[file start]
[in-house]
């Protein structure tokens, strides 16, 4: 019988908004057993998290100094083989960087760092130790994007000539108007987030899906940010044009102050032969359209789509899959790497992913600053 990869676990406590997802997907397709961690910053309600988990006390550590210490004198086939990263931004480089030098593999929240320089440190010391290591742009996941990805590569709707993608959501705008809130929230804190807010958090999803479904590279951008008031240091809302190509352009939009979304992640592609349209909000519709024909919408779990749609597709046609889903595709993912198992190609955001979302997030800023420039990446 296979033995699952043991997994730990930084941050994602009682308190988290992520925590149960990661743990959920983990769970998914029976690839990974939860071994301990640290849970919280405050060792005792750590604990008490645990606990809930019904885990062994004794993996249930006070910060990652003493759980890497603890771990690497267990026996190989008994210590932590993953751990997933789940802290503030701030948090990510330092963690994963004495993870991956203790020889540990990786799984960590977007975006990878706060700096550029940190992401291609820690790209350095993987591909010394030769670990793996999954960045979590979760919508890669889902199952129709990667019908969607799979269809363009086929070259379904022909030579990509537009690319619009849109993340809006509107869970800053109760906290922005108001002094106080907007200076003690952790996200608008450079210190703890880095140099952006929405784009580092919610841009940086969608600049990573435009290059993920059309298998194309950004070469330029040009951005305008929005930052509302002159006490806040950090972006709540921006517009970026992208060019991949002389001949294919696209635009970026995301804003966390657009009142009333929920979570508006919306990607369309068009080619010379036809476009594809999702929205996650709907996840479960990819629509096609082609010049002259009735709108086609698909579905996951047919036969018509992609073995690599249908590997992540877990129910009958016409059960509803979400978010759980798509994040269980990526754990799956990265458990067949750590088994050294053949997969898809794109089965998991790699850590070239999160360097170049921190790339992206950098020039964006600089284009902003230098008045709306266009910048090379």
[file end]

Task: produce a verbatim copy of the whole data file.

[in-house]
């Protein structure tokens, strides 16, 4: 019988908004057993998290100094083989960087760092130790994007000539108007987030899906940010044009102050032969359209789509899959790497992913600053 990869676990406590997802997907397709961690910053309600988990006390550590210490004198086939990263931004480089030098593999929240320089440190010391290591742009996941990805590569709707993608959501705008809130929230804190807010958090999803479904590279951008008031240091809302190509352009939009979304992640592609349209909000519709024909919408779990749609597709046609889903595709993912198992190609955001979302997030800023420039990446 296979033995699952043991997994730990930084941050994602009682308190988290992520925590149960990661743990959920983990769970998914029976690839990974939860071994301990640290849970919280405050060792005792750590604990008490645990606990809930019904885990062994004794993996249930006070910060990652003493759980890497603890771990690497267990026996190989008994210590932590993953751990997933789940802290503030701030948090990510330092963690994963004495993870991956203790020889540990990786799984960590977007975006990878706060700096550029940190992401291609820690790209350095993987591909010394030769670990793996999954960045979590979760919508890669889902199952129709990667019908969607799979269809363009086929070259379904022909030579990509537009690319619009849109993340809006509107869970800053109760906290922005108001002094106080907007200076003690952790996200608008450079210190703890880095140099952006929405784009580092919610841009940086969608600049990573435009290059993920059309298998194309950004070469330029040009951005305008929005930052509302002159006490806040950090972006709540921006517009970026992208060019991949002389001949294919696209635009970026995301804003966390657009009142009333929920979570508006919306990607369309068009080619010379036809476009594809999702929205996650709907996840479960990819629509096609082609010049002259009735709108086609698909579905996951047919036969018509992609073995690599249908590997992540877990129910009958016409059960509803979400978010759980798509994040269980990526754990799956990265458990067949750590088994050294053949997969898809794109089965998991790699850590070239999160360097170049921190790339992206950098020039964006600089284009902003230098008045709306266009910048090379």